Bridging the Implementation Gaps in the Crisis Management System for Enhancing Corporate Management
As per the universal definition, crisis management is the process by which a business or other organization deals with a specific emergency. However, the notion goes a bit deeper. Crisis management, much like the human body, deploys senses to assess the crisis holistically and adopting a multi-pronged approach. Companies today tread a very fine line between survival and disaster; the crisis is inadvertent part of the business scenario, but it is a task to avoid the bad from getting worse.
Since word travels far and wide, it is essential to plug all holes and crisis should be reprimanded via all social & media platforms and if need be, face-to-face meetings as well. Disaster can also be in terms of financial expulsions, technical breakdown, product flaw or the workforce. Crisis management involves an in-depth understanding of the problem at hand and the necessary tools to resolve it.
What is Corporate Management?
In a nutshell, corporate management is the technique involved in running an organization based on its operative, regulatory and financial pathways. As per the businessdictionary.com, Business tasks often performed by corporate management might include strategic planning, as well as managing company resources and applying them toward attaining the company’s objectives. Today corporate management is achievable via a Corporate Management System (CMS) which allows organizations to respond to market changes in real time.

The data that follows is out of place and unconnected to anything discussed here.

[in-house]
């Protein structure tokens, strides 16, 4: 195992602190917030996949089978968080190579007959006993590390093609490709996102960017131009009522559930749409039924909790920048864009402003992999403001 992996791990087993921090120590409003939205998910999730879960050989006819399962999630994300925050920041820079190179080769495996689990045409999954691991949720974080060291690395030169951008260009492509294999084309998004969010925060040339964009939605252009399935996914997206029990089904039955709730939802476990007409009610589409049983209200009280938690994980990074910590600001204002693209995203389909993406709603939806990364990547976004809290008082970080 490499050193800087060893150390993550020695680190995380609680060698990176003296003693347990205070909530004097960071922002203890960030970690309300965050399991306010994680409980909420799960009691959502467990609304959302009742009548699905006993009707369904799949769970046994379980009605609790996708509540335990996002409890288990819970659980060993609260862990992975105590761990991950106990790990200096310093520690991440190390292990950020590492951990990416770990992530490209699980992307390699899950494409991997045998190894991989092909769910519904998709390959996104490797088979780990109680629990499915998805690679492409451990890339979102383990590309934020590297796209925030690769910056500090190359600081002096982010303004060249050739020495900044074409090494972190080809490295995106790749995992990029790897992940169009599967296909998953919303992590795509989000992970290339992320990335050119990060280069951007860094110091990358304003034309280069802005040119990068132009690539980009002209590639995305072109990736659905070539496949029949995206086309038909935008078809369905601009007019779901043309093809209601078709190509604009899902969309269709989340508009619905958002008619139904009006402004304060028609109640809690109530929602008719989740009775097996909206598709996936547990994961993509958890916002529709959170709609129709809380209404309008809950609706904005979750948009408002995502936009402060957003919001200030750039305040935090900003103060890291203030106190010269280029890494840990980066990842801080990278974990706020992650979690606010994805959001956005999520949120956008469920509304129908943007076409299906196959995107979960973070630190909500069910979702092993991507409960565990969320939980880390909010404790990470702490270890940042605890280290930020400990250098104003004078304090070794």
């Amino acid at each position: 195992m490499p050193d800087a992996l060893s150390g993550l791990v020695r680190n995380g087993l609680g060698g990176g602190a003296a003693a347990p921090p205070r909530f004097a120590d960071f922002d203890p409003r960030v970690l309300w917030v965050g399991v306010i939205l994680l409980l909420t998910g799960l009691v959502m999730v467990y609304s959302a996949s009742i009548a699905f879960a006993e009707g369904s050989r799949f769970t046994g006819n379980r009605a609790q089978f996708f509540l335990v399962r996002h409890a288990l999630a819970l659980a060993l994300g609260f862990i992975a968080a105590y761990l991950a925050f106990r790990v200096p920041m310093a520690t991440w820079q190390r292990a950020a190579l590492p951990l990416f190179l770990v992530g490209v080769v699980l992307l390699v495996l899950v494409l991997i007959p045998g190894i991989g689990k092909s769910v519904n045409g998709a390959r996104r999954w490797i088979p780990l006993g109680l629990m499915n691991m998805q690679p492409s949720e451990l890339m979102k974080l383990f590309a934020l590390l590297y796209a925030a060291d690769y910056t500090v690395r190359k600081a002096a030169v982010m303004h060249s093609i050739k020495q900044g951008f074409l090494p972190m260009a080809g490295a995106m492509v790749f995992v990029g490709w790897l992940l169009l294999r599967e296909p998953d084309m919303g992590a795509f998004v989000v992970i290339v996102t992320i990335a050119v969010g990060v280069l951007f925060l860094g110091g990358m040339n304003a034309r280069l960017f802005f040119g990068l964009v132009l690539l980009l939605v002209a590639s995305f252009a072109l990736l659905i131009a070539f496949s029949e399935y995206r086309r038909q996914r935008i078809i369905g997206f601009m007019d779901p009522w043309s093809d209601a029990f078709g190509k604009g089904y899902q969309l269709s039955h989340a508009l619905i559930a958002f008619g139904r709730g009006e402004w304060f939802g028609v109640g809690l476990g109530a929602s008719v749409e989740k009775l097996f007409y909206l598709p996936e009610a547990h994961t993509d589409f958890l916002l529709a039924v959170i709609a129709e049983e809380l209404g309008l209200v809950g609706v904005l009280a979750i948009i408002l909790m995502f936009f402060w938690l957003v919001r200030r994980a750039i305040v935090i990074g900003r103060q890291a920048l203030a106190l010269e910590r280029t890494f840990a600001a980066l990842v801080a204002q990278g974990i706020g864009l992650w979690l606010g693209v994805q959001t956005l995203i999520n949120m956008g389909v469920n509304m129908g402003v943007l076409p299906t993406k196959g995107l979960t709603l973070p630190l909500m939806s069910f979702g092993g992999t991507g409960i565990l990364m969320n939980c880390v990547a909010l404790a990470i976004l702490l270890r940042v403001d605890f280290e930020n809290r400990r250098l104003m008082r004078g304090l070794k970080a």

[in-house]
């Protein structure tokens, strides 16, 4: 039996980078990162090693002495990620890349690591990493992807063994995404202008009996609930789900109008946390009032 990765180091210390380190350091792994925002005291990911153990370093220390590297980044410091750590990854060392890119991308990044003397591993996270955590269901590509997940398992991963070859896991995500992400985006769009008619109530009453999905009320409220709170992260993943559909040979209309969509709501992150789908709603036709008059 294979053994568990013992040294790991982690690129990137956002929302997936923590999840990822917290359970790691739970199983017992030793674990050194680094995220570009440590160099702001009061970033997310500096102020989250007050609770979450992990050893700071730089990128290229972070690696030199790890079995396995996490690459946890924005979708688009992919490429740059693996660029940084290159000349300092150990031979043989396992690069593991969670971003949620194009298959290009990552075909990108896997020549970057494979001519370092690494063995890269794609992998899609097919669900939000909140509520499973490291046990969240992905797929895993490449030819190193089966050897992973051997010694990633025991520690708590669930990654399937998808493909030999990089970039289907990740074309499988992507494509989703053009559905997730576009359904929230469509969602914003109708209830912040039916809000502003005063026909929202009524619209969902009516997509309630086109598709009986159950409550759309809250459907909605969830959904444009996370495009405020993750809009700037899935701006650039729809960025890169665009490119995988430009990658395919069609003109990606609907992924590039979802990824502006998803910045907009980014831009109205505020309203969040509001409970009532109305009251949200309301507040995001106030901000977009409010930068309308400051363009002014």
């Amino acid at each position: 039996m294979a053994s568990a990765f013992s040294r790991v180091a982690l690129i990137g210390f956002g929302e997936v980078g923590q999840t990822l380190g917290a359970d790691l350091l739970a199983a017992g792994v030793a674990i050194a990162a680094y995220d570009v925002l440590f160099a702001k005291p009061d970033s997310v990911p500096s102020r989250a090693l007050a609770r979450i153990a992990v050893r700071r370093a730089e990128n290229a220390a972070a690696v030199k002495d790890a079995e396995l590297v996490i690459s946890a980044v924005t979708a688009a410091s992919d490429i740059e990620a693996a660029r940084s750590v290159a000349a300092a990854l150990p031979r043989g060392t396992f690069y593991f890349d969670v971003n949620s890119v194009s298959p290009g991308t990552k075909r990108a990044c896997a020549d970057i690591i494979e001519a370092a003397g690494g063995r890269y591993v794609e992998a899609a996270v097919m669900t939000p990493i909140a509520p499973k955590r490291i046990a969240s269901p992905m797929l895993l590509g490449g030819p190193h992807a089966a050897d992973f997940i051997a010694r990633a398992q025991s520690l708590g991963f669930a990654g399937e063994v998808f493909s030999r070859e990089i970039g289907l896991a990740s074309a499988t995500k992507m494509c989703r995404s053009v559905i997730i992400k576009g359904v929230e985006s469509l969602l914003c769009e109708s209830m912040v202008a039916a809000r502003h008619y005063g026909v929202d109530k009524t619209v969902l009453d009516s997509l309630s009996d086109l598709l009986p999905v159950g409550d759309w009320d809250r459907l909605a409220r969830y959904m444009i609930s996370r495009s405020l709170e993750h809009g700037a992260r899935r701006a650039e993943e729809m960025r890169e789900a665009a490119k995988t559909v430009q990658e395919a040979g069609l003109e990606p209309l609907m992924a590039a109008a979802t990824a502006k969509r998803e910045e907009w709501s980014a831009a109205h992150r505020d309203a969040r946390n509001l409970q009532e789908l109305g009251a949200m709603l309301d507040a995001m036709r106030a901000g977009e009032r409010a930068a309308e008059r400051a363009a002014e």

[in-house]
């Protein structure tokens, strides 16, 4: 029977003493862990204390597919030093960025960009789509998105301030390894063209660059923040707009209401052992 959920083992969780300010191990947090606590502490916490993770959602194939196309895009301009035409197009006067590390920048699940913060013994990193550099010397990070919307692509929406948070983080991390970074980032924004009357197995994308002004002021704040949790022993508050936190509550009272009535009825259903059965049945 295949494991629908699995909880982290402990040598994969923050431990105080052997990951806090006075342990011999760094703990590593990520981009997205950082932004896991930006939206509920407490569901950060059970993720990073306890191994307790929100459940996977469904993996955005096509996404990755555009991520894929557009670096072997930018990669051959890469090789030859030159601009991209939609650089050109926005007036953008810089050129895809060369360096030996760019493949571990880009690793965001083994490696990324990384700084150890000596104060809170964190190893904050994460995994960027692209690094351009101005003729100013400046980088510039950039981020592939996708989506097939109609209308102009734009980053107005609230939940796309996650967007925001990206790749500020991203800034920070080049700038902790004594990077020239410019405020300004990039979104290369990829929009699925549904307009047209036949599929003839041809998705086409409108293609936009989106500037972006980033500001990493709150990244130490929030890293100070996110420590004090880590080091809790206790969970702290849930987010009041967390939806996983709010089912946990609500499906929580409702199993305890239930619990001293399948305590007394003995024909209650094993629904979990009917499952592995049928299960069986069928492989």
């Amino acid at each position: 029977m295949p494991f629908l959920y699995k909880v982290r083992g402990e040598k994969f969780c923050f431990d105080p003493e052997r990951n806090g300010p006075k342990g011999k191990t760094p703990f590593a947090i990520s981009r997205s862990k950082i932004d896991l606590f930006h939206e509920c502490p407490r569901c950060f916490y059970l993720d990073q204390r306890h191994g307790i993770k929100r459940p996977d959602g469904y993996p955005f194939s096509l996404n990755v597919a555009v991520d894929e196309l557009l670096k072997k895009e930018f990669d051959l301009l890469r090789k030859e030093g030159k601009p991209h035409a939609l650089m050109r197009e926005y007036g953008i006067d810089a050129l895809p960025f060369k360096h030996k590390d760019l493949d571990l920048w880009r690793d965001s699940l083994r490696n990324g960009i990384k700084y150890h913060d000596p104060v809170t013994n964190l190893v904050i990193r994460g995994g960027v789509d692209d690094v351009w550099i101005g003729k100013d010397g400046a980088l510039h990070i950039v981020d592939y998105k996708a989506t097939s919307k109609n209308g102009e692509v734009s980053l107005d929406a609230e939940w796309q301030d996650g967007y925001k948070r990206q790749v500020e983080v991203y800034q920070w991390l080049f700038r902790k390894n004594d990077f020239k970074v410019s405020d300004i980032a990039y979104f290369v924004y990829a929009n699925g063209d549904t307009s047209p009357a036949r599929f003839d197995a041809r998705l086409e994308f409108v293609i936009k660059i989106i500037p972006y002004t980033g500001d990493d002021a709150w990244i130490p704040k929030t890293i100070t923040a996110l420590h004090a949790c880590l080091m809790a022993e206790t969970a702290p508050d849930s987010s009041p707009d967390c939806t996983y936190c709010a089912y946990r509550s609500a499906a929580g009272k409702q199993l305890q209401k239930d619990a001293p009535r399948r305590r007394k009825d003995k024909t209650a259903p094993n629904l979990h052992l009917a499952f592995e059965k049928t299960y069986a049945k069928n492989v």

How Are Crisis Management & Corporate Management Connected?
It is a rather simple equation — the better the crisis management, the smoother the path for corporate management. Upholding the brand value or rectifying it to the customer & other stakeholders’ expectations, creates a positive image for the organization. This positive image fuels the tactics that can be leveraged to grow the organization in a desirable direction.
Why is There a Gap between Crisis & Corporate Management?
The crux lies in understanding the need for crisis management and what measures can be incorporated to align with the company’s existing functionality. The gap between the two can prevail for the following reasons:
If the organizational team or core team is unaware of the type of crisis at the threshold. Crisis management can be for anything, ranging from a brand perspective to a technical breakdown.
They do not have the correct knowledge of the remedial measures that can be adopted to mitigate the crisis
The team is shooting in the dark, trying to choose a trial & error method which will lead to the loss of capital and resources.
The organization is not ready to face the challenges and is hence, ill-equipped during the downpour
What can the Lack of Crisis Management do to an Organization?
Dissolve the Current Image of the Organization: In simple terms, the organization loses face
Loss of Credibility: With no reputation, customers lose faith
Impairment of Goodwill: No one will have the trust factor in the organization